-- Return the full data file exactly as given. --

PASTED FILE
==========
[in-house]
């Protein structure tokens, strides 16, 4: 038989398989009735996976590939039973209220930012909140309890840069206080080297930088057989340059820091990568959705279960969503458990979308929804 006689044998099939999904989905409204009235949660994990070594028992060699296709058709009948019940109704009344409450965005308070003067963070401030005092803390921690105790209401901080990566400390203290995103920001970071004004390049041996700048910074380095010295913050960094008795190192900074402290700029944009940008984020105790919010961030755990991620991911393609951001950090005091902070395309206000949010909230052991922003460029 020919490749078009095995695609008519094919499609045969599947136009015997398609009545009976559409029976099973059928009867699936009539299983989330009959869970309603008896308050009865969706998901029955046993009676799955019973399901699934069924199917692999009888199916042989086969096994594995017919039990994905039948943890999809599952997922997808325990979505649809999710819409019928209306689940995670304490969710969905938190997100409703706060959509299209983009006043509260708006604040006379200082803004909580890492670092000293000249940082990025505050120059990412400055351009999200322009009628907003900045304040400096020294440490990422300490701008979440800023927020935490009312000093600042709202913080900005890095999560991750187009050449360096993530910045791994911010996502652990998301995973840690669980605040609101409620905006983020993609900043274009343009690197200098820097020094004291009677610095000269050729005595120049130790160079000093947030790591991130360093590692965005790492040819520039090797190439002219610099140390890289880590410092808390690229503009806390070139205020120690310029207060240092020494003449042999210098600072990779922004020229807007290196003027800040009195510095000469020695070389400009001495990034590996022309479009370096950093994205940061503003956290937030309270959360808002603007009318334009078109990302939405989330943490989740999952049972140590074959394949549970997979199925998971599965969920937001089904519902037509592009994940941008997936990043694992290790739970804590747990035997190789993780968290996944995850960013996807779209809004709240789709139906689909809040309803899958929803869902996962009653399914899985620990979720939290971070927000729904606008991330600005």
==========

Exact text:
[in-house]
């Protein structure tokens, strides 16, 4: 038989398989009735996976590939039973209220930012909140309890840069206080080297930088057989340059820091990568959705279960969503458990979308929804 006689044998099939999904989905409204009235949660994990070594028992060699296709058709009948019940109704009344409450965005308070003067963070401030005092803390921690105790209401901080990566400390203290995103920001970071004004390049041996700048910074380095010295913050960094008795190192900074402290700029944009940008984020105790919010961030755990991620991911393609951001950090005091902070395309206000949010909230052991922003460029 020919490749078009095995695609008519094919499609045969599947136009015997398609009545009976559409029976099973059928009867699936009539299983989330009959869970309603008896308050009865969706998901029955046993009676799955019973399901699934069924199917692999009888199916042989086969096994594995017919039990994905039948943890999809599952997922997808325990979505649809999710819409019928209306689940995670304490969710969905938190997100409703706060959509299209983009006043509260708006604040006379200082803004909580890492670092000293000249940082990025505050120059990412400055351009999200322009009628907003900045304040400096020294440490990422300490701008979440800023927020935490009312000093600042709202913080900005890095999560991750187009050449360096993530910045791994911010996502652990998301995973840690669980605040609101409620905006983020993609900043274009343009690197200098820097020094004291009677610095000269050729005595120049130790160079000093947030790591991130360093590692965005790492040819520039090797190439002219610099140390890289880590410092808390690229503009806390070139205020120690310029207060240092020494003449042999210098600072990779922004020229807007290196003027800040009195510095000469020695070389400009001495990034590996022309479009370096950093994205940061503003956290937030309270959360808002603007009318334009078109990302939405989330943490989740999952049972140590074959394949549970997979199925998971599965969920937001089904519902037509592009994940941008997936990043694992290790739970804590747990035997190789993780968290996944995850960013996807779209809004709240789709139906689909809040309803899958929803869902996962009653399914899985620990979720939290971070927000729904606008991330600005």